Antioch for Youth and Family was able to serve more than 6,100 children fresh fruits and vegetables in one week through its new Antioch in Schools program.

Foods from Walmart stores are being transported through the River Valley Regional Food Bank to Antioch for fast delivery. Some of the produce is also making its way into the homes of veterans and the elderly through Antioch's mobile food pantry.

Charolette Tidwell, founder and president of the local nonprofit organization, has formed partnerships with local schools in the past. So she was the person to call for the regional food bank's director, Tracy Engel.

Tidwell could be seen Thursday at Antioch’s food pantry under renovation on North 32nd Street working with long-term volunteers Jan Whitmore and Nina Delt to divvy up produce such as prepackaged baby spinach, squash, cantaloupes, grapefruits, pears, apples and oranges that were donated by Walmart. There were also several boxes of jalapeno and habanero peppers.

“It’s good, quality food,” Antioch consultant Ken Kupchick said. “Walmart just has very strict guidelines and they take their mission seriously so these foods are rejected for reasons other than quality.”

Kupchick holds up a grapefruit with no visible signs of defect other than some small blemishes, and some peppers that are only slightly wrinkled. In most household kitchens these would still be considered ripe and ready to eat.

Antioch already feeds about 7,000 people a month in the River Valley, including many at local schools. The Antioch in Schools program puts that number well over 10,000 people a month. The nonprofit has gained national attention over the years for its mission of feeding the hungry, including Tidwell being named in November as one of 10 Women of Worth honorees by L’Oréal Paris.

“We’ll keep moving it as long as Walmart wants to give it,” Tidwell said.

When it comes time to load up the food and take it to the schools, student council teams from each school do some of the heavy lifting at the pantry. Kupchick showed a picture of the children in an assembly line moving produce with big smiles on their faces. One picture captures an image of a boy with a big smile, proudly holding up a bag of oranges.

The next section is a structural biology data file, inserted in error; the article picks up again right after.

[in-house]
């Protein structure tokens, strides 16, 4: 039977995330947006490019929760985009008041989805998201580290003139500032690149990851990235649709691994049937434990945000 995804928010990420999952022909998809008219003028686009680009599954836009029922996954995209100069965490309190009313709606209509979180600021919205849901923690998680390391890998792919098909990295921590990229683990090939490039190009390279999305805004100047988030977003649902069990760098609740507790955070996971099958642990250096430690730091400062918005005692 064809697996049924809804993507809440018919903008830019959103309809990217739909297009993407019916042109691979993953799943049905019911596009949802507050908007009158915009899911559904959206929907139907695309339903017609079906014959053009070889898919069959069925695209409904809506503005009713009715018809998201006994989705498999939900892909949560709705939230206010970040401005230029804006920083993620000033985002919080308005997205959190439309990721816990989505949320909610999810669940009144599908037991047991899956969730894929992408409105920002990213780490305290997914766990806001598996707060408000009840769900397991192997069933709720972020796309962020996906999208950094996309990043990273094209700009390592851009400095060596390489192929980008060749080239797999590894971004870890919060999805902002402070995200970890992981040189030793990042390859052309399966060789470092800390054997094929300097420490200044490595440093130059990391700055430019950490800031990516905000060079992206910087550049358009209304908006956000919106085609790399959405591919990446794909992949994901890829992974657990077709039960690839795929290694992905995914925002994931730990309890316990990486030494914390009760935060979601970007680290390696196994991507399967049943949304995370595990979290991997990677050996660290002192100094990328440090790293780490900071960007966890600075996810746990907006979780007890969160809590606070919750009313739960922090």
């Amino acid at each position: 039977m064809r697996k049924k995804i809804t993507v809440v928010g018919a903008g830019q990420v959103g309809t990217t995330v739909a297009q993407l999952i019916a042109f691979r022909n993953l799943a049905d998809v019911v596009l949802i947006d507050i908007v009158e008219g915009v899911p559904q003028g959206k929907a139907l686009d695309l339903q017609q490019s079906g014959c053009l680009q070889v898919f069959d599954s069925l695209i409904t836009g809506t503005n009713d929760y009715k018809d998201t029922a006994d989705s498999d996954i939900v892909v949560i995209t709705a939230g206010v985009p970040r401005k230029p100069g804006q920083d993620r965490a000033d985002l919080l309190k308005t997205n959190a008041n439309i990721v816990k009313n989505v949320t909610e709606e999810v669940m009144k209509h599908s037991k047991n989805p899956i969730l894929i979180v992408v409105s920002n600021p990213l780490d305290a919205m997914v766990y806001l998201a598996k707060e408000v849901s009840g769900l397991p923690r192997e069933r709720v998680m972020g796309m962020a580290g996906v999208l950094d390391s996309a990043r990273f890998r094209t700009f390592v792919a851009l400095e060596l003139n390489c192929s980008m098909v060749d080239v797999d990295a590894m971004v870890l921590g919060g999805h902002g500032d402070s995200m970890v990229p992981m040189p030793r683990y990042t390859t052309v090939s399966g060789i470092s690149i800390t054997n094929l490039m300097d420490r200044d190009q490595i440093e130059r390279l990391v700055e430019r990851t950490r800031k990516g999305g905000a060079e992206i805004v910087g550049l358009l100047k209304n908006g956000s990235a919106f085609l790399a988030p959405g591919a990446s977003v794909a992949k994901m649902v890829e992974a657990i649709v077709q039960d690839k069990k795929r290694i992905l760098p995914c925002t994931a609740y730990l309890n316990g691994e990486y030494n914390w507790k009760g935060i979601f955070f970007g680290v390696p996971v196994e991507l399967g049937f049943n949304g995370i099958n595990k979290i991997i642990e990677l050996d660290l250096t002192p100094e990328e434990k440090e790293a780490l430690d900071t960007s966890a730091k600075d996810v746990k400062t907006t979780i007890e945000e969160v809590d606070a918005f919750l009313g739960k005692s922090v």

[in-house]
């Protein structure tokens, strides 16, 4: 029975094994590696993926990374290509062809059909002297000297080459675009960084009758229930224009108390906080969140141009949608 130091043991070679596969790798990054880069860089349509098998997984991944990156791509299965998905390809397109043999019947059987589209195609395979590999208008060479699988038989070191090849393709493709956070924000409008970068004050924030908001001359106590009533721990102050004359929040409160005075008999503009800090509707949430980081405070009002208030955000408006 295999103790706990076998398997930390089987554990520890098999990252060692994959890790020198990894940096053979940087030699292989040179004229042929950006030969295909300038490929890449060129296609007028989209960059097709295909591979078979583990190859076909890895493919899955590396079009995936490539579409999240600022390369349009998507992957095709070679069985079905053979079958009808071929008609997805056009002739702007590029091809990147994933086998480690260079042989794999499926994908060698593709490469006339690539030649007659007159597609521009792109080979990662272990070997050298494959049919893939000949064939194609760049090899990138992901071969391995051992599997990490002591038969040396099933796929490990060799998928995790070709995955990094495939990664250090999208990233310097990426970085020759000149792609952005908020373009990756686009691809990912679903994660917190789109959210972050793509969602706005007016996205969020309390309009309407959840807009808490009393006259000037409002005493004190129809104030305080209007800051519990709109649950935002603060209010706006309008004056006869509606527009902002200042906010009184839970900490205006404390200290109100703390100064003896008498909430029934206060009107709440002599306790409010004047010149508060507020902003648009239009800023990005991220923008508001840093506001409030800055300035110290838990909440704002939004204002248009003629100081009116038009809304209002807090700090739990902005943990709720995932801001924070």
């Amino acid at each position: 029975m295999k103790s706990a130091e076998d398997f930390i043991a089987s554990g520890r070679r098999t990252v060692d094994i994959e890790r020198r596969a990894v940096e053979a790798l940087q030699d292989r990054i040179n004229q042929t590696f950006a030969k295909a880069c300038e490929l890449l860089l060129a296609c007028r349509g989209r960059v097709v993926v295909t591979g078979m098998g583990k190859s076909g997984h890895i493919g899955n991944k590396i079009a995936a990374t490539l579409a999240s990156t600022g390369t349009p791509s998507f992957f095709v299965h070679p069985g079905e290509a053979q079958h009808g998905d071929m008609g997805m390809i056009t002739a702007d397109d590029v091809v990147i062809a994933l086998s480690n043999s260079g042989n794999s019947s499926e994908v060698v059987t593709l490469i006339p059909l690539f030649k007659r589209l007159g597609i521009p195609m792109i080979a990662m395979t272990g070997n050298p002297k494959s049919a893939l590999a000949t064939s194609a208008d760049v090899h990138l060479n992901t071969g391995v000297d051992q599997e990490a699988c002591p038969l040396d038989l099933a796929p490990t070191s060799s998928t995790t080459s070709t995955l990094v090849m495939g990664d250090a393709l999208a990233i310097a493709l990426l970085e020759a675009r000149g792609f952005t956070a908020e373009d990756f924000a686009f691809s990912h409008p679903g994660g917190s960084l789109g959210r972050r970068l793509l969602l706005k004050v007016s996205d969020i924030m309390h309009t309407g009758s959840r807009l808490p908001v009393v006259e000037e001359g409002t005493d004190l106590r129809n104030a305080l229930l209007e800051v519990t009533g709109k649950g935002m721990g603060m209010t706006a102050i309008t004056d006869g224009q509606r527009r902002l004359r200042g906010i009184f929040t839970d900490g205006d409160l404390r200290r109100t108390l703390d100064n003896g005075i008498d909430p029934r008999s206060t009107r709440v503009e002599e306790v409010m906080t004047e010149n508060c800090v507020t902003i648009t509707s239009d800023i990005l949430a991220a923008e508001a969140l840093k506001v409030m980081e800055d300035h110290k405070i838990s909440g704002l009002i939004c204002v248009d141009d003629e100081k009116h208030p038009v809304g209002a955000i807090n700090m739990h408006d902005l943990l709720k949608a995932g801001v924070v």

“We’ve had children tell us they’ve never had a grapefruit, or orange juice,” Kupchick said.

In the past three weeks, Antioch has placed thousands of pounds of fresh produce in local schools. Kupchick estimates up to 50,000 pounds. Several more schools were visited Friday. The schools with the highest need were visited first. Demand is based on the percentage of students in the free or reduced lunch program.

Dozens of "thank you" cards were written by the students and given to Antioch.

The great paradox of food insecurity, Kupchick says, is that those who are most in need of food in America are at highest risk of obesity, diabetes and hypertension.

“Eating healthy costs more,” Kupchick said. “In America, it costs more to buy a peach than to buy a hamburger. We see that every day as people opt for high carb, high processed, high sugar foods because they're cheap and convenient compared to parishable foods. We see people opting for frozen burritos to fill their belly instead of fill a lifetime."

Kupchick noted that Arkansas is the top five states in the nation for diabetes, one of the top three states in obesity, and an estimated 85,000 people in the Fort Smith region have diabetes with another 75,000 on the verge of getting it. Arkansas is also high in juvenile diabetes, Kupchick said.

"The Robert Wood Johnson foundation tells us we're not active and not eating right," Kupchick adds. "Thankfully, we have new trails and are getting a skate park. We're seeing Fort Smith become more active, and thankfully with the pantry and these efforts, we're trending health."

Antioch Food Pantry update

The Antioch for Youth and Family’s new 10,000 square-foot food pantry at 1420 N. 32nd St. in Fort Smith has seen continual improvements since August when design plans by James R. Childers Architects in Fort Smith were unveiled. Volunteers cleared the former River Valley Regional Food Bank out of debris. Several local and out-of-state businesses have donated equipment, materials either for free or at deep discounts, Kupchick said.

Uneven floors between the three add-ons were made even for easy movement of food by forklift. With weather having warmed up slightly in the afternoons, painters were on the job Thursday.

Antioch board members are currently waiting for a bid to install new electrical lines to run LED lighting. The job is expected to cost about $75,000, Kupchick said, which is about two times more than expected. Renovations on the panty were expected to be completed by March.

Relying partially on in-kind work by local contractors is also creating a slight delay, Kupchick added, because "business is booming" and construction workers must do their money-making jobs before they can get to help nonprofits.

The food pantry renovation project was estimated to cost about $250,000 and is being helped along by a $50,000 community improvement grant from The Sunderland Foundation of Kansas City. Another $200,000 challenge grant was offered recently by a yet-to-be-named entity.

The challenge for Antioch is to raise $50,000 to get the $200,000. That amount is expected to be enough to finish the building.

Antioch has been in operation since 2000. The first six weeks of 2018 has seen 92,000 pounds of food moved by Antioch, a 60 percent increase from the year before.